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Articles in Islands

St. Vincent’s Venezuelan Alliance and High-End Tourism

By Martin W. Lewis | March 15, 2011 |

Political alliances are not always what seem, given that member states can join for different reasons. Consider ALBA, the “Bolivarian Alliance for the People of Our America,” founded by Hugo Chavez and designed to counter the influence of the United States in the Western Hemisphere. The leaders of the core ALBA

The Oddities and Anomalies of Svalbard

By Martin W. Lewis | December 14, 2010 | 2 Comments

The arctic archipelago of Svalbard is prominent on Mercator-projection world maps and figures as well in most pull-down geographical menus. Svalbard is also plenty interesting in its own right. News stories about the archipelago often focus on either its high-tech seed bank or its polar bears. The Svalbard Global Seed Vault was recently described

Territorial Disputes and Cultural Accommodations in Vanuatu

By Martin W. Lewis | June 30, 2010 | 2 Comments

Melanesia, as we have seen, is culturally varied. Global linguistic diversity probably reaches its extreme in the highlands of New Guinea, but Vanuatu contends for the title. Its 243,000 people speak 113 indigenous languages. According to the Wikipedia, its “density of languages, per capita, is the highest of any nation in the world, with an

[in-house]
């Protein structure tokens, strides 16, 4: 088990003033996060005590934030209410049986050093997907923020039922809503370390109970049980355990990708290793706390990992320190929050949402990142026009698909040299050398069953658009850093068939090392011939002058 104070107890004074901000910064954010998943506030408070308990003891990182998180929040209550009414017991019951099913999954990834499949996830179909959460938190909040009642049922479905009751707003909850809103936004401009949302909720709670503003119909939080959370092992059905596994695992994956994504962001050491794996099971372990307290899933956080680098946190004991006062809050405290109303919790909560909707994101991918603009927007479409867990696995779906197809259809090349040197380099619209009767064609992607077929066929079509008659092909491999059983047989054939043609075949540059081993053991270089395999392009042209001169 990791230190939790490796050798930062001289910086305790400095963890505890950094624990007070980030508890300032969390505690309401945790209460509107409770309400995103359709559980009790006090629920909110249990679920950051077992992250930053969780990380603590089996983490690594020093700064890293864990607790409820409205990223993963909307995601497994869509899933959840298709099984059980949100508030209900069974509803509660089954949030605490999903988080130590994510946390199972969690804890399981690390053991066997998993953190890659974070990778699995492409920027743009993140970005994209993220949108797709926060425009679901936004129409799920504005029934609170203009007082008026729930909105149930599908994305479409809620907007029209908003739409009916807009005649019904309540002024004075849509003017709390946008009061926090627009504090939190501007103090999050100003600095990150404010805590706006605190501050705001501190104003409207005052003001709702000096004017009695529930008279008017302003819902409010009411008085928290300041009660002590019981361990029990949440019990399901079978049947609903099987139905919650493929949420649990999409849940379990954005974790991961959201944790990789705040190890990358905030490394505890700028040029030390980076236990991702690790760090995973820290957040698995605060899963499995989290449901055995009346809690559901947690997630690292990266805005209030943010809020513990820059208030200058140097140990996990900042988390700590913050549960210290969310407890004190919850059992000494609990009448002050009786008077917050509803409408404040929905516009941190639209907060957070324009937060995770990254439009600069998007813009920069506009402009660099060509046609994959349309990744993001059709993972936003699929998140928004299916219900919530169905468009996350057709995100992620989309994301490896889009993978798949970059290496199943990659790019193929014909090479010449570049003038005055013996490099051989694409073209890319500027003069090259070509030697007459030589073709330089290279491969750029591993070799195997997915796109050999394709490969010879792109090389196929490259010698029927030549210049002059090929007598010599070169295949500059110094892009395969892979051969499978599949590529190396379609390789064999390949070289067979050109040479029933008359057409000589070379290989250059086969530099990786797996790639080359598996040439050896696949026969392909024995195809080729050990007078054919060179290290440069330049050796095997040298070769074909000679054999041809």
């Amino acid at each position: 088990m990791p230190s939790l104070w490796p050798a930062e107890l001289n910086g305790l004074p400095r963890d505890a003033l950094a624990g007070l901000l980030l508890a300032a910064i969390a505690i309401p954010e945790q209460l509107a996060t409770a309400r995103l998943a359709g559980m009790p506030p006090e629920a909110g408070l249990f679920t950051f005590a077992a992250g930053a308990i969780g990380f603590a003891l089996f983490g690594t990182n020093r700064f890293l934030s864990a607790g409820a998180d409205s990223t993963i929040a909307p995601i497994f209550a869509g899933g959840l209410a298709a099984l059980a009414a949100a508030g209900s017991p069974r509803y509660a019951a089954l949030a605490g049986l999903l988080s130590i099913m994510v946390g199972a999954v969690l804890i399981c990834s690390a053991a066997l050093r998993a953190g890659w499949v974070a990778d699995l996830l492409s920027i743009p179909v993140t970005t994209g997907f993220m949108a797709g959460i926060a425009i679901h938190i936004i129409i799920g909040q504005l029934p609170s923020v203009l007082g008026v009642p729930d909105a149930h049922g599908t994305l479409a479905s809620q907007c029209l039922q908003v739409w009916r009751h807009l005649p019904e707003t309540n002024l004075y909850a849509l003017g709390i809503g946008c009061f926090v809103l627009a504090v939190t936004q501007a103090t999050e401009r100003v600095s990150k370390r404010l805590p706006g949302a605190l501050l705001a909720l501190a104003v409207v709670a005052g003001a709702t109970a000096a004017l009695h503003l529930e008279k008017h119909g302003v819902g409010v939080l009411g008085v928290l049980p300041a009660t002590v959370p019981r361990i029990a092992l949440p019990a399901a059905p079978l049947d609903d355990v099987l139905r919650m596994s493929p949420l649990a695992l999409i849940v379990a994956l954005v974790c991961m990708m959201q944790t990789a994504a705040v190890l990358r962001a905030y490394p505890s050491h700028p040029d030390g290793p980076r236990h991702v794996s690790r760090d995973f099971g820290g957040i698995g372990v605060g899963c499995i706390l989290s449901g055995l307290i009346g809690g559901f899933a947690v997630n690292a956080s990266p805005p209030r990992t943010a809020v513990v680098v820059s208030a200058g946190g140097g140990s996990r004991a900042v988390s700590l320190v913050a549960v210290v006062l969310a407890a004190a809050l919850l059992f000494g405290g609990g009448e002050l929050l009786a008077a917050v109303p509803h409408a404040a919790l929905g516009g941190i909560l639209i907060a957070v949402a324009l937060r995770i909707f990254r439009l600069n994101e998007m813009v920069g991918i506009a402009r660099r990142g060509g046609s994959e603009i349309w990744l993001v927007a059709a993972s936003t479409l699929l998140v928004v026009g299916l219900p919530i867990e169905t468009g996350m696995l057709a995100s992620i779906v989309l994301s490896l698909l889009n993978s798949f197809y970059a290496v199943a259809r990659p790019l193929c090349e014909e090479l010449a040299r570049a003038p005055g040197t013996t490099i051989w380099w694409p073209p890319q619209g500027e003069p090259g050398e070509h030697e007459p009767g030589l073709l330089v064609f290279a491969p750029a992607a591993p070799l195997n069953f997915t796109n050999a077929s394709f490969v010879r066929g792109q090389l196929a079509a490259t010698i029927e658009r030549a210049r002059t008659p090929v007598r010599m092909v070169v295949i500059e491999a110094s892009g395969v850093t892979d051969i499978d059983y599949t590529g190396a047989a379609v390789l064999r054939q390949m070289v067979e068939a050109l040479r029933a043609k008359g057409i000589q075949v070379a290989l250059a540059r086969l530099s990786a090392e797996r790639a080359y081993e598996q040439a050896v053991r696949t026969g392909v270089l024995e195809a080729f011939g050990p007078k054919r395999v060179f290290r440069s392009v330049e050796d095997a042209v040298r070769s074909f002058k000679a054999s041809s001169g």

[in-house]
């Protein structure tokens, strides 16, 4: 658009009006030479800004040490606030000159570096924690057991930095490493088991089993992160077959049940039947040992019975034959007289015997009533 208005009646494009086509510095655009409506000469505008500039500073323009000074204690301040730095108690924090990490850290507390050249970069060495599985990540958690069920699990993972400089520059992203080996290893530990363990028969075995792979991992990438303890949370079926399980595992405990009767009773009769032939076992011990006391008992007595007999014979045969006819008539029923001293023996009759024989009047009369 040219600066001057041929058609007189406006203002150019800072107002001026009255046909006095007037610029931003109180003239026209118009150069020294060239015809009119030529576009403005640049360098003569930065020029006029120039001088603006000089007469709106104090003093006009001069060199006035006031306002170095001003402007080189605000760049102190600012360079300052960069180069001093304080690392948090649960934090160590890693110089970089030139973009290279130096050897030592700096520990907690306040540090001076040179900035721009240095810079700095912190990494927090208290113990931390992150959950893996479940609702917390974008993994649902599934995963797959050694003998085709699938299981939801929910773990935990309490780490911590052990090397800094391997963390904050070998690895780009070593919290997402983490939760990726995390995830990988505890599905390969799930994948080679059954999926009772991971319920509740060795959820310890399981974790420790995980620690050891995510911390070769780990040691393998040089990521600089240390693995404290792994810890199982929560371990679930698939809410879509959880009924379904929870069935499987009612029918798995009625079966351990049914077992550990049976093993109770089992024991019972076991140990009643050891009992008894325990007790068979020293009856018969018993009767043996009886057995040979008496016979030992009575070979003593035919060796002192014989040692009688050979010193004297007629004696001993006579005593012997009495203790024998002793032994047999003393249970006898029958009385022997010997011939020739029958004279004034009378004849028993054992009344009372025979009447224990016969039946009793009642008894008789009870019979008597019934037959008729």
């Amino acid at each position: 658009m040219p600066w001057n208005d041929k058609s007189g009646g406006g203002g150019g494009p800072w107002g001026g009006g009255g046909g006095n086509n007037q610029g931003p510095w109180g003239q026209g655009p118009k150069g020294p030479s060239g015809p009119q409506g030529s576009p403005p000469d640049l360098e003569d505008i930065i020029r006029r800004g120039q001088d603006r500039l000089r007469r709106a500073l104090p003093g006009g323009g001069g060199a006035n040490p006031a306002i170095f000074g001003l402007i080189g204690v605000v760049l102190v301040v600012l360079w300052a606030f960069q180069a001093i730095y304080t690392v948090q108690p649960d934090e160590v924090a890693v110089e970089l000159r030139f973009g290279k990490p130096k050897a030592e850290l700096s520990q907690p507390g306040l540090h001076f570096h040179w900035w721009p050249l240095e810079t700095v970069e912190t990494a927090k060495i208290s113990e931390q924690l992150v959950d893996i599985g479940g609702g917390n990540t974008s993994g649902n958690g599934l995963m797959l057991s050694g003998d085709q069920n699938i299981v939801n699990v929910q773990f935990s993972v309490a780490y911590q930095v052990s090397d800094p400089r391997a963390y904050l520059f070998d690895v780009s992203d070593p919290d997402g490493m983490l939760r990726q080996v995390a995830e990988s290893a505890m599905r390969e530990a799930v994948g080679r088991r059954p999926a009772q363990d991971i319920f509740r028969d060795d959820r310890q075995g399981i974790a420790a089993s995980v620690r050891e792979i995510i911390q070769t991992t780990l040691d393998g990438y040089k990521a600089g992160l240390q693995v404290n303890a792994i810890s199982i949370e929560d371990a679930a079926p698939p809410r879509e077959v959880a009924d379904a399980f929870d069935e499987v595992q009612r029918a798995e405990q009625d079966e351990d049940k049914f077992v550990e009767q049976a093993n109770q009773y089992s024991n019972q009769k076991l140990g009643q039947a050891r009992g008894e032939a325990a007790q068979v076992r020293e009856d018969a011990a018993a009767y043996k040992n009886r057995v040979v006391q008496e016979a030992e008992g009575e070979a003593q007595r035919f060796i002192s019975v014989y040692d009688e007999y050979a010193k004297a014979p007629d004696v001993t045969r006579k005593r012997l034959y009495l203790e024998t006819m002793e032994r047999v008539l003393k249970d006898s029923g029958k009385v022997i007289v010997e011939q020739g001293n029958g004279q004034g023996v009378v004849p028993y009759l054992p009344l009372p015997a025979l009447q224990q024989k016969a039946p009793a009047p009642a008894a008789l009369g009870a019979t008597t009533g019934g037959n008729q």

Cultural Disparity and Political Solidarity in the Melanesian Island World

By Martin W. Lewis | June 28, 2010 |

The islands of the southwestern Pacific are conventionally divided into Melanesia, Micronesia, and Polynesia, based on the writings of the French explorer Jules Dumont d’Urville from the 1830s. The etymology is Greek, with the base word nesos — hence “nesia” — meaning island, while “mela-,” micro-,” and “poly-” denote black, small, and many

Election Controversies and Ethnic Complexities on the Not-So-Tiny Island of Bougainville

By Martin W. Lewis | June 23, 2010 |

In June 2010, the Autonomous Region of Bougainville in Papua New Guinea (PNG) voted out three quarters of its parliamentary representatives along with its president. Whereas the outgoing leader was a former revolutionary committed to independence, the newly elected chief executive favors continuing ties with PNG. Most sources, however, do not see a loss of